On the first day of the Baltimore Colts' training camp, Westminster, Md., July of 1968, Ordell Braase, the huge old war-horse, a survivor of 12 years in the National Football League, was walking along with George Young, a chubby and bespectacled fellow, who was the newest member of the organization. At the age of 37, Young had been hired by Don Shula as a personnel assistant, and, at camp, he was going to double as a gridiron candy-striper, assisting the assistants. For 16 years Young had been a high school history teacher, coaching adolescents in the fall, but never working with college players, much less with God's gift to play-for-pay.
"Well, George," Braase said, being as polite as he could in his condescension, "this really must be something for you, jumping all the way from high school to the NFL. Quite a change, huh, George?"
Young remained silent and continued walking, but the expression on his face registered disagreement. Braase took wary note of Young's countenance, and it obliged him to think deeper about football and life. After walking a few more steps in silence, Braase ventured a thought, "Yeah, I guess you're right, George. We just drink more beer up here, don't we?"
Satisfied, Young merely nodded, and kept on walking toward his first professional practice.
The novitiate was brief: In two more years, Young was line coach for Baltimore's 1971 Super Bowl champions; in barely a decade he became general manager of the league's flagship franchise, the New York Giants; in 1984, by vote of his colleagues, he was acclaimed The Sporting News Executive of the Year. After a disastrous 1983 season, in which an injury-wracked Giant team went 3-12-1, New York qualified for the 1984 playoffs and beat Los Angeles before bowing to San Francisco, the eventual Super Bowl champion. During his years with the Giants Young has made superb use of the draft, something the Mara organization had consistently failed to do. Young's first-round picks have included quarterback Phil Simms, linebackers Lawrence Taylor and Carl Banks and defensive backs Mark Haynes and Terry Kinard, all key performers on this year's powerful team.
Young's rise is all the more amazing inasmuch as pro football is such an inbred society. Clemenceau once observed of British aristocrats that they all looked alike, just one out of 10 was very smart...only you could never remember which one. You see, Young does not look like everybody else. He has always been obese. In 1979, the Mara brothers, owners of the Giants, interviewed dozens of trimmer, stylishly dressed types for the general manager's position before complying with commissioner Pete Rozelle's suggestion that they at least give Young a hearing.
Nick Schloeder is one of Young's best friends and a roommate at Bucknell. Schloeder, a teacher at Gilman School in Baltimore, doubles as an assistant for U.S. Senator Paul Sarbanes. Like so many others who have been influenced by Young, Schloeder is not the least bit astonished at his friend's success. "I've never been surprised by George's ability to do any job," Schloeder says. "I've only been surprised that in this world of blow-dried hair, he's been allowed to do these things."
In Baltimore, where Young grew up, the euphemism for his size was heavyset; nowadays more gentle words such as big, large and king-size are commonly employed. George's father, who was Irish, ran a neighborhood stag bar, but Young never drank in his life, or smoked, either. Instead he ate. All of his vices, all of his excesses were directed to his dinner plate.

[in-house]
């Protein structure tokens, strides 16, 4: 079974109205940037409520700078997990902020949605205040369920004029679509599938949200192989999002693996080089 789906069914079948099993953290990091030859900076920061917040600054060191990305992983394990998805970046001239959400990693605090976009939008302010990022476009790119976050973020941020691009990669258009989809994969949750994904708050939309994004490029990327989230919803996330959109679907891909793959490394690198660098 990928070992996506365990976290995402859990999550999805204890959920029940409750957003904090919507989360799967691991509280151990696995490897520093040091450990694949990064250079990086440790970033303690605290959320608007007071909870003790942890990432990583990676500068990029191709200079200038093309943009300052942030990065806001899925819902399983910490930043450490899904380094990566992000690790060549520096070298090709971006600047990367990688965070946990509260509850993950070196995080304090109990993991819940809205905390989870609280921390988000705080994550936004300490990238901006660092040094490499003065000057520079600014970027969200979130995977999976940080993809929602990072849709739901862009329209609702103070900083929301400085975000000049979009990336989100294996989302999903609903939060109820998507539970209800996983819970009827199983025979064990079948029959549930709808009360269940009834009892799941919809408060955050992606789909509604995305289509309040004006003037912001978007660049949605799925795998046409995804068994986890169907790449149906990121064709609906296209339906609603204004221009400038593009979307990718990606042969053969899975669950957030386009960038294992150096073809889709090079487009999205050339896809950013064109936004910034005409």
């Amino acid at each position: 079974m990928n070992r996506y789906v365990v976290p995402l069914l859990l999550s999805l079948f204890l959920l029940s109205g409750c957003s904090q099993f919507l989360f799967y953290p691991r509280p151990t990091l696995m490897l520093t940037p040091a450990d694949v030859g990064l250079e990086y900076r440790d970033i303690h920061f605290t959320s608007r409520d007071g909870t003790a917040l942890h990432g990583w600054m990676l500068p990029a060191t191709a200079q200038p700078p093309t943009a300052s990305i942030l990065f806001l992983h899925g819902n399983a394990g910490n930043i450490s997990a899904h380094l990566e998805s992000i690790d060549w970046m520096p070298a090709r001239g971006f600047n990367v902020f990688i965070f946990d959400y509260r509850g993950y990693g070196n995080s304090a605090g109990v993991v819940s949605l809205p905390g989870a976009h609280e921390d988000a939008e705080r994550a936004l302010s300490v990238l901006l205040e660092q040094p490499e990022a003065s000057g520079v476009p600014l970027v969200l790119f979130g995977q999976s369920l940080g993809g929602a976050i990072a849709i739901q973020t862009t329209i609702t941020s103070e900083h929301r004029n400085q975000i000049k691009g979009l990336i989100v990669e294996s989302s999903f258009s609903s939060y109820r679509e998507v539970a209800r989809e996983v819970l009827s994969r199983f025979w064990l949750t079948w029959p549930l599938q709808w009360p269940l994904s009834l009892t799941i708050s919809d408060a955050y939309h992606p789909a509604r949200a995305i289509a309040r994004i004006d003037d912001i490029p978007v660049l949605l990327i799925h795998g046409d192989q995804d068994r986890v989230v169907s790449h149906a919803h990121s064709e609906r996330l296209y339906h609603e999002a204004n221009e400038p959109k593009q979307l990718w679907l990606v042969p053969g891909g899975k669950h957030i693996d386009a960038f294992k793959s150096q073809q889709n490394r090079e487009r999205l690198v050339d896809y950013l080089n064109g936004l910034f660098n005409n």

Since 1984, Young has dropped 70 pounds, but even in his reduced state, you would not call him trim. In a sport-shirt world, he invariably dresses in a coat and tie. On those rare occasions when Young breaks down and goes insanely casual, he keeps the top button on his leisure shirt snugly buttoned. Also, Young has been bald all his adult life and forever myopic. Everybody loves the story about the time George fell on a helmet instead of the ball when someone yelled fumble. It's a tale that sniffs strongly of amiable apocrypha, but in fact it truly did happen once, at Bucknell, when he was a freshman in 1948, in an evening game when a white football was used. Bucknell also wore white helmets. And not only did Young fall on a helmet instead of a ball; there still chanced to be a head in the helmet he fell on. Linemen have forever been told that if they do happen upon a fumble, grab it tightly lest nimble-fingered opponents extract it from their grasp. So Young pressed the helmet even tighter to his folds. "But it was attached!" Schloeder shrieks. "It was attached to a body!"
Not surprisingly, Young became one of the first athletes to wear contact lenses. He made Little All-America at Bucknell in 1951, and was drafted the next year in the 26th round by the Dallas Texans, formerly the New York Yanks (R.I.P.); he just missed making the final cut. A number of pro teams invited Young to try out the next year but he had begun teaching by then, and his playing career was behind him. "My nature is student or teacher," he says. "When I was a high school teacher, and a student myself at night, that was when I had the best of both worlds." As manager of his high school basketball team, he took it upon himself to scout the opposition. Even when he had become personnel director of an NFL team, he would head off every summer for a week of clinics with high school and college coaches. In night school, he picked up two master's degrees. And so, when he finally decided to leave teaching and take the job Shula offered, Young and his wife agreed he would not really be leaving education, only taking a sabbatical from it—and, in effect, that remains the case 17 years later.